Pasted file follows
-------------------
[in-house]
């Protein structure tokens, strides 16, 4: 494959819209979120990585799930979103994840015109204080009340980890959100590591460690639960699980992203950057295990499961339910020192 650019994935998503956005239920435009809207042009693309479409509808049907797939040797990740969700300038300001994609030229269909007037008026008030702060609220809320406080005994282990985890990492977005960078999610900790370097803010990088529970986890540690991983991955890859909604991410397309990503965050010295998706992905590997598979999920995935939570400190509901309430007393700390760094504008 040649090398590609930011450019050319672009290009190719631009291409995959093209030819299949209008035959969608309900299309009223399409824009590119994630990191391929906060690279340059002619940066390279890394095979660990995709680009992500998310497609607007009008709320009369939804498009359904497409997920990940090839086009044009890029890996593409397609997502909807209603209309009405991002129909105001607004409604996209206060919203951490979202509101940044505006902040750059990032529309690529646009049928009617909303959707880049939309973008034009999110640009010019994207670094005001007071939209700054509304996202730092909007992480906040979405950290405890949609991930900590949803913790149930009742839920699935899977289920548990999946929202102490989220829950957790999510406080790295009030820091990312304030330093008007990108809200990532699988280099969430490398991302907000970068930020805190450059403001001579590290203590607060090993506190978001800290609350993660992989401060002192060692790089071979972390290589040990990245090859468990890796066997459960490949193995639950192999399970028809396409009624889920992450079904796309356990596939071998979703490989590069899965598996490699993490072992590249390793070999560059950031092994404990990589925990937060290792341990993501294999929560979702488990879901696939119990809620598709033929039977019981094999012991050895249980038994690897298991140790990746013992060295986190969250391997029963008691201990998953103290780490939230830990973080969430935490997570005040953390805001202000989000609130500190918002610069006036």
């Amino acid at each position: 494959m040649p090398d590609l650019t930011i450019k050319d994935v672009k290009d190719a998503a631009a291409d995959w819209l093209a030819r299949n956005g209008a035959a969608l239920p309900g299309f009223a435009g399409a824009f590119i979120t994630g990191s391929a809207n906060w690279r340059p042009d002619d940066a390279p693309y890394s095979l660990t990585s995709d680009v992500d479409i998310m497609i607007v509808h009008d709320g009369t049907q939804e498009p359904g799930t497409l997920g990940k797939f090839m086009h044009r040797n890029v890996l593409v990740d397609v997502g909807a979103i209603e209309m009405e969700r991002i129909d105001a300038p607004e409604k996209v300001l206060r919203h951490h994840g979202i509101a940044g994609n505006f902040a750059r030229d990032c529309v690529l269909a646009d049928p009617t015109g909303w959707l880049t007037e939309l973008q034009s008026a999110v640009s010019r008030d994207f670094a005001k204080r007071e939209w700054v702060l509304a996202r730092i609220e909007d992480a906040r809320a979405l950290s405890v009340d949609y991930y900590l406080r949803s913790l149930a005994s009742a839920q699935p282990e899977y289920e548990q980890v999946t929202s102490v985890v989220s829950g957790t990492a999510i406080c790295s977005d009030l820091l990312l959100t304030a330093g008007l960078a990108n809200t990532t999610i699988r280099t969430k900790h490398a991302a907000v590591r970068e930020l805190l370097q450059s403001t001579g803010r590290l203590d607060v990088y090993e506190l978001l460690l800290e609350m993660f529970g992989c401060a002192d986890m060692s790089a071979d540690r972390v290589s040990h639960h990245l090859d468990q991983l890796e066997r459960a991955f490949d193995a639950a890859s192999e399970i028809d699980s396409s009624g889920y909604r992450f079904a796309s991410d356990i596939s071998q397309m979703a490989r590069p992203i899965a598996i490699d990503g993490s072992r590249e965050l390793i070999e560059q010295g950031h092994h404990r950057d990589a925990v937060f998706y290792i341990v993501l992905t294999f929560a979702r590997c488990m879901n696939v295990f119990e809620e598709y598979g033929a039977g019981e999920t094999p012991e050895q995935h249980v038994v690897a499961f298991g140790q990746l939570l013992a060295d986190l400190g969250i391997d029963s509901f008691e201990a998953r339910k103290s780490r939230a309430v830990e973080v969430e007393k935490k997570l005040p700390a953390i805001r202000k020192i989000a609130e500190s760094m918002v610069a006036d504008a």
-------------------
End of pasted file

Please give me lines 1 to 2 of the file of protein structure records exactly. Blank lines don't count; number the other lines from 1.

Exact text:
[in-house]
């Protein structure tokens, strides 16, 4: 494959819209979120990585799930979103994840015109204080009340980890959100590591460690639960699980992203950057295990499961339910020192 650019994935998503956005239920435009809207042009693309479409509808049907797939040797990740969700300038300001994609030229269909007037008026008030702060609220809320406080005994282990985890990492977005960078999610900790370097803010990088529970986890540690991983991955890859909604991410397309990503965050010295998706992905590997598979999920995935939570400190509901309430007393700390760094504008 040649090398590609930011450019050319672009290009190719631009291409995959093209030819299949209008035959969608309900299309009223399409824009590119994630990191391929906060690279340059002619940066390279890394095979660990995709680009992500998310497609607007009008709320009369939804498009359904497409997920990940090839086009044009890029890996593409397609997502909807209603209309009405991002129909105001607004409604996209206060919203951490979202509101940044505006902040750059990032529309690529646009049928009617909303959707880049939309973008034009999110640009010019994207670094005001007071939209700054509304996202730092909007992480906040979405950290405890949609991930900590949803913790149930009742839920699935899977289920548990999946929202102490989220829950957790999510406080790295009030820091990312304030330093008007990108809200990532699988280099969430490398991302907000970068930020805190450059403001001579590290203590607060090993506190978001800290609350993660992989401060002192060692790089071979972390290589040990990245090859468990890796066997459960490949193995639950192999399970028809396409009624889920992450079904796309356990596939071998979703490989590069899965598996490699993490072992590249390793070999560059950031092994404990990589925990937060290792341990993501294999929560979702488990879901696939119990809620598709033929039977019981094999012991050895249980038994690897298991140790990746013992060295986190969250391997029963008691201990998953103290780490939230830990973080969430935490997570005040953390805001202000989000609130500190918002610069006036």